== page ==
Maharashtra’s tally of coronavirus cases crossed 10 lakh on Friday with a record spike of 24,886 new ones, said a health official. While the tally has reached 10,15,681, the death toll has touched 28,724, with 393 new fatalities reported across the state.
The latest figures have put the state on par with Russia in the pandemic, stifling India’s attempts to turn around an economic plummet. Cases in the western state, home to financial capital Mumbai, passed 10 lakh as infections have been rising some 20,000 a day recently. If it were a country, the state would now rival Russia for the fourth-highest caseload globally.
The number of recovered patients increased to 7,15,023, with 14,308 discharged from hospitals in the last 24 hours. Maharashtra’s recovery rate of patients is 70.4% and fatality rate is 2.83%. So far 50.72 lakh COVID-19 tests have been conducted in the state. The positivity rate of the tests is 20% in the state.
16,47,742 people are in home quarantine and 38,487 in institutional quarantine. On Friday, the highest number of 2,367 cases was recorded in Pune city, followed by 2,191 in Mumbai and 1,555 in Pune district.
The highest — 44 deaths — was reported in Mumbai, followed by 43 in Nagpur city and 29 in Pune city. Of the 2,71,566 active cases in Maharashtra, the highest 72,835 cases are in Pune district.
“Maharashtra accounts for approximately 15% of India’s GDP. Unless Maharashtra gets back on its feet, India’s chances for an economic recovery are bleak," said Reuben Abraham, head of IDFC Institute, a policy think-tank.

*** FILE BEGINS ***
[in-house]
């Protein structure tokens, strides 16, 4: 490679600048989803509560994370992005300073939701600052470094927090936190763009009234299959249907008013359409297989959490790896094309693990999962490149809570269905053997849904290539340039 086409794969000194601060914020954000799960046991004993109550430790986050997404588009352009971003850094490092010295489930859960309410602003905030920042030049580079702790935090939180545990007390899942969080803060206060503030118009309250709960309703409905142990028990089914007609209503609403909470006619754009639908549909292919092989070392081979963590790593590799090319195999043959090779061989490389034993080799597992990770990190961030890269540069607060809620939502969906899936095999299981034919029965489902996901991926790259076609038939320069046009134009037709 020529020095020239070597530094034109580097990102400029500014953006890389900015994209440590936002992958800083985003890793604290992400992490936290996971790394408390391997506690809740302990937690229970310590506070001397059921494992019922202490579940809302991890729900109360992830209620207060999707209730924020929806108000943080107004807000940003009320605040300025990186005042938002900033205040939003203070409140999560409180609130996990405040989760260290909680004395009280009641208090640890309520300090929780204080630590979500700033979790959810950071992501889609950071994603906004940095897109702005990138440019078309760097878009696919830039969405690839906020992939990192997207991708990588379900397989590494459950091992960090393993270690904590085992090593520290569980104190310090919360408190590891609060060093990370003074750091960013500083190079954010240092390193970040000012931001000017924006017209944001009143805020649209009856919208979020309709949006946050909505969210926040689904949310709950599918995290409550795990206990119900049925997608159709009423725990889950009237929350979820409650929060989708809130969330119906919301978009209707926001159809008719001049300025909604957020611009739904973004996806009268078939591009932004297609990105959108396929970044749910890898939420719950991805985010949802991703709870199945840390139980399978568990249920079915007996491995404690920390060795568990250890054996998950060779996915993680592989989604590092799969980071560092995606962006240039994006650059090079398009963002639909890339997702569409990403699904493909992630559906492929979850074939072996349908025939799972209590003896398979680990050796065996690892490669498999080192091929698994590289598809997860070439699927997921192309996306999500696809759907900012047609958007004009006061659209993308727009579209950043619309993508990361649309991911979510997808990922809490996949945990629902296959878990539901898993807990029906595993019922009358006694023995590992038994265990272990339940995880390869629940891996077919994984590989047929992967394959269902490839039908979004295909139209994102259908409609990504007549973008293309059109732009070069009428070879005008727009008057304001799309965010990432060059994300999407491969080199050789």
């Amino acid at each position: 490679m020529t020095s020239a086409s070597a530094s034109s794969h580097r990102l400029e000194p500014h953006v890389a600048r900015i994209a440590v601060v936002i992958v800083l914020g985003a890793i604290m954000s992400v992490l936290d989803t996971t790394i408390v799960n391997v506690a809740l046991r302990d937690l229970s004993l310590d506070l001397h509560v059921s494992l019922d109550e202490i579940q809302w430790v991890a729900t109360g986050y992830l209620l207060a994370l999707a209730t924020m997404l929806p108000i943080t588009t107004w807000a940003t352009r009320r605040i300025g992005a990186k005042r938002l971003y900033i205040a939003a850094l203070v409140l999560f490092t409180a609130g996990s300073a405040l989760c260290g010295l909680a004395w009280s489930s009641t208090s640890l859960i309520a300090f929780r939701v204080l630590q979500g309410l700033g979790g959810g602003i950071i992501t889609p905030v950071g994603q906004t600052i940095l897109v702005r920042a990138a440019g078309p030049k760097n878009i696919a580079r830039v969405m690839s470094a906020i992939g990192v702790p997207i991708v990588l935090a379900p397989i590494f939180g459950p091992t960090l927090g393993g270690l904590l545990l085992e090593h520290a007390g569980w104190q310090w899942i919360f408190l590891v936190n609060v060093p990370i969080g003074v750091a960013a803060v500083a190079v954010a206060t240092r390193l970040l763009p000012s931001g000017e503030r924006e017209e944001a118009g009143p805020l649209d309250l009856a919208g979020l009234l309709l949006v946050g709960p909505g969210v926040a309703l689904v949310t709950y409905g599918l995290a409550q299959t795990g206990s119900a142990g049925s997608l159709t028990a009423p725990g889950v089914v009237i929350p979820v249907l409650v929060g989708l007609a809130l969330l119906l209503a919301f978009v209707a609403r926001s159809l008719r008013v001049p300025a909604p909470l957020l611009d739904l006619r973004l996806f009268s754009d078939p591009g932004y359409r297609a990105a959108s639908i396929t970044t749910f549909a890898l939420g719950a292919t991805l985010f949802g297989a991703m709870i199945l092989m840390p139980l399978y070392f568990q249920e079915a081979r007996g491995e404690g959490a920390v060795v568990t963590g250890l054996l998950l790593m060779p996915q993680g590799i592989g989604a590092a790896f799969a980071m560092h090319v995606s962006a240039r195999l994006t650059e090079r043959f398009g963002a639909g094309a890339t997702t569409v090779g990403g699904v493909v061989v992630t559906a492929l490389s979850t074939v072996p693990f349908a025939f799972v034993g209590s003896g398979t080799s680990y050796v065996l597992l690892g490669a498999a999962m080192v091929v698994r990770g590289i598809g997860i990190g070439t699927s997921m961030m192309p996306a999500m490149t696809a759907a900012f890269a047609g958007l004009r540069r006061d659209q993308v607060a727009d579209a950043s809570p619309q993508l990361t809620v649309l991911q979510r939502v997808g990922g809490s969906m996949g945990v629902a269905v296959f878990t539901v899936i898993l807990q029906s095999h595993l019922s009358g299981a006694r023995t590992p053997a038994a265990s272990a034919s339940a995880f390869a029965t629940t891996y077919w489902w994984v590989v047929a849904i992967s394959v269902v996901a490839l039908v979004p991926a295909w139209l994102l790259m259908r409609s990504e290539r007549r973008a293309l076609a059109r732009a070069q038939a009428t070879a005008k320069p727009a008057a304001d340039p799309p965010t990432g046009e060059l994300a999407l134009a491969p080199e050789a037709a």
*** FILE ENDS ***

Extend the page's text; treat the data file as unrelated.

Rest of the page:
Authorities in Maharashtra are unable to ease many restrictions in the state. Public transport, malls and other businesses remain depressed even as the rest of India slowly gets back to business. That is unlikely to change soon for a state that is home to several major industries, including its three most valuable companies: Tata Consultancy Services Ltd, Reliance Industries Ltd and HDFC Bank.
While cities around India have resumed commuter rail, Maharashtra has held off. In Mumbai - where packed trains define the workday - suburban train service has been halted since March for all but essential workers.
Resuming public transport in the city this month would lead to a second wave, which would be “difficult to manage", says a research paper submitted to Mumbai authorities this week.
Indeed, Maharashtra’s partial reopening of factories in recent months, local festivals and lockdown fatigue help to explain the state’s COVID-19 surge, local health officials have said.
“People have tired after spending months at home and they’re stepping out despite knowing they could get infected," said Subhash Chavhan, a surgeon in Satara district. “They’re no longer taking coronavirus seriously."
The state’s initial reopening, starting in July, accelerated the spread to previously less-hit rural areas, said Dr Pradip Awate, Maharashtra’s disease surveillance officer.
(With inputs from PTI and Reuters)